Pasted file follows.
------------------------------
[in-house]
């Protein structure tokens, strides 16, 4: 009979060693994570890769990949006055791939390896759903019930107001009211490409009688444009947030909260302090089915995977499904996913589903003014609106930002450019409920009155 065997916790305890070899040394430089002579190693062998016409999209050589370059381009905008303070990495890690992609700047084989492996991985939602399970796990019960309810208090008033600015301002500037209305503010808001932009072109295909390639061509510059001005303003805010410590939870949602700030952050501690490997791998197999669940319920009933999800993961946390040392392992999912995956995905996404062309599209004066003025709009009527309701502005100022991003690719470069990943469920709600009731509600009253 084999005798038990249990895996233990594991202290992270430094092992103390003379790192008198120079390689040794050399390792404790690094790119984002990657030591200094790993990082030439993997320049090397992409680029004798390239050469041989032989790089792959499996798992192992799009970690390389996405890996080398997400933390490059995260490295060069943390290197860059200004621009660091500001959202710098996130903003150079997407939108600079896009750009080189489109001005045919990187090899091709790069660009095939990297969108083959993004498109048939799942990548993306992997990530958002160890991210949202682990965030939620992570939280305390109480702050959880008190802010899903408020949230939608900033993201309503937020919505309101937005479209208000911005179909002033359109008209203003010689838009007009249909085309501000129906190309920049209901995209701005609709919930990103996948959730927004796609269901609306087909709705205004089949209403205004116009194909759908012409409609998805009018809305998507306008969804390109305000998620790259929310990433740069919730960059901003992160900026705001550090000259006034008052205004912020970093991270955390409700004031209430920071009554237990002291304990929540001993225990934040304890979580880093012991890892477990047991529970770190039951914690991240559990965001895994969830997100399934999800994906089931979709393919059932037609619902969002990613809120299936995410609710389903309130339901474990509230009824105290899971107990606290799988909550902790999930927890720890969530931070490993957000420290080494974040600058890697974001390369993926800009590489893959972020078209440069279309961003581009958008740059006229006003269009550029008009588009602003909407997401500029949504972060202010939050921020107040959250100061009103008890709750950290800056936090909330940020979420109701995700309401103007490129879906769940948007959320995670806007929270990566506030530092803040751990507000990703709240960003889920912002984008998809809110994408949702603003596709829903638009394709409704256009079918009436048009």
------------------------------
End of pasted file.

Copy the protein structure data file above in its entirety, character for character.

[in-house]
């Protein structure tokens, strides 16, 4: 009979060693994570890769990949006055791939390896759903019930107001009211490409009688444009947030909260302090089915995977499904996913589903003014609106930002450019409920009155 065997916790305890070899040394430089002579190693062998016409999209050589370059381009905008303070990495890690992609700047084989492996991985939602399970796990019960309810208090008033600015301002500037209305503010808001932009072109295909390639061509510059001005303003805010410590939870949602700030952050501690490997791998197999669940319920009933999800993961946390040392392992999912995956995905996404062309599209004066003025709009009527309701502005100022991003690719470069990943469920709600009731509600009253 084999005798038990249990895996233990594991202290992270430094092992103390003379790192008198120079390689040794050399390792404790690094790119984002990657030591200094790993990082030439993997320049090397992409680029004798390239050469041989032989790089792959499996798992192992799009970690390389996405890996080398997400933390490059995260490295060069943390290197860059200004621009660091500001959202710098996130903003150079997407939108600079896009750009080189489109001005045919990187090899091709790069660009095939990297969108083959993004498109048939799942990548993306992997990530958002160890991210949202682990965030939620992570939280305390109480702050959880008190802010899903408020949230939608900033993201309503937020919505309101937005479209208000911005179909002033359109008209203003010689838009007009249909085309501000129906190309920049209901995209701005609709919930990103996948959730927004796609269901609306087909709705205004089949209403205004116009194909759908012409409609998805009018809305998507306008969804390109305000998620790259929310990433740069919730960059901003992160900026705001550090000259006034008052205004912020970093991270955390409700004031209430920071009554237990002291304990929540001993225990934040304890979580880093012991890892477990047991529970770190039951914690991240559990965001895994969830997100399934999800994906089931979709393919059932037609619902969002990613809120299936995410609710389903309130339901474990509230009824105290899971107990606290799988909550902790999930927890720890969530931070490993957000420290080494974040600058890697974001390369993926800009590489893959972020078209440069279309961003581009958008740059006229006003269009550029008009588009602003909407997401500029949504972060202010939050921020107040959250100061009103008890709750950290800056936090909330940020979420109701995700309401103007490129879906769940948007959320995670806007929270990566506030530092803040751990507000990703709240960003889920912002984008998809809110994408949702603003596709829903638009394709409704256009079918009436048009």